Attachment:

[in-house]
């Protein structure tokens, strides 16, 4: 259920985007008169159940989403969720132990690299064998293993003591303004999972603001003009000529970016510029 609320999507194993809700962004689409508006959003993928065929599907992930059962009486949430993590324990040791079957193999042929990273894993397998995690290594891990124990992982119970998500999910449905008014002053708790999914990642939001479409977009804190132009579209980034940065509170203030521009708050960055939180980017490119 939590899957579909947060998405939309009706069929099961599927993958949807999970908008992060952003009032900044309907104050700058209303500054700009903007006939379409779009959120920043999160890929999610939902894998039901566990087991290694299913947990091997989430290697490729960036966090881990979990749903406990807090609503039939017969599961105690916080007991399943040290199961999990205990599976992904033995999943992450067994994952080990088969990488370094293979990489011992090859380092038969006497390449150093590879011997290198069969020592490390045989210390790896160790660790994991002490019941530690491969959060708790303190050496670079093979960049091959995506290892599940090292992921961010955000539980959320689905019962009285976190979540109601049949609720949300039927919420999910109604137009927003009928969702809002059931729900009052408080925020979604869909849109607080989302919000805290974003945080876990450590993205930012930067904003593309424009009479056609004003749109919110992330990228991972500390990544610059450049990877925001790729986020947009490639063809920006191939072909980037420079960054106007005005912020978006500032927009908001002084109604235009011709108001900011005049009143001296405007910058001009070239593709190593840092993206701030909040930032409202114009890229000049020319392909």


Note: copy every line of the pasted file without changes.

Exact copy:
[in-house]
């Protein structure tokens, strides 16, 4: 259920985007008169159940989403969720132990690299064998293993003591303004999972603001003009000529970016510029 609320999507194993809700962004689409508006959003993928065929599907992930059962009486949430993590324990040791079957193999042929990273894993397998995690290594891990124990992982119970998500999910449905008014002053708790999914990642939001479409977009804190132009579209980034940065509170203030521009708050960055939180980017490119 939590899957579909947060998405939309009706069929099961599927993958949807999970908008992060952003009032900044309907104050700058209303500054700009903007006939379409779009959120920043999160890929999610939902894998039901566990087991290694299913947990091997989430290697490729960036966090881990979990749903406990807090609503039939017969599961105690916080007991399943040290199961999990205990599976992904033995999943992450067994994952080990088969990488370094293979990489011992090859380092038969006497390449150093590879011997290198069969020592490390045989210390790896160790660790994991002490019941530690491969959060708790303190050496670079093979960049091959995506290892599940090292992921961010955000539980959320689905019962009285976190979540109601049949609720949300039927919420999910109604137009927003009928969702809002059931729900009052408080925020979604869909849109607080989302919000805290974003945080876990450590993205930012930067904003593309424009009479056609004003749109919110992330990228991972500390990544610059450049990877925001790729986020947009490639063809920006191939072909980037420079960054106007005005912020978006500032927009908001002084109604235009011709108001900011005049009143001296405007910058001009070239593709190593840092993206701030909040930032409202114009890229000049020319392909």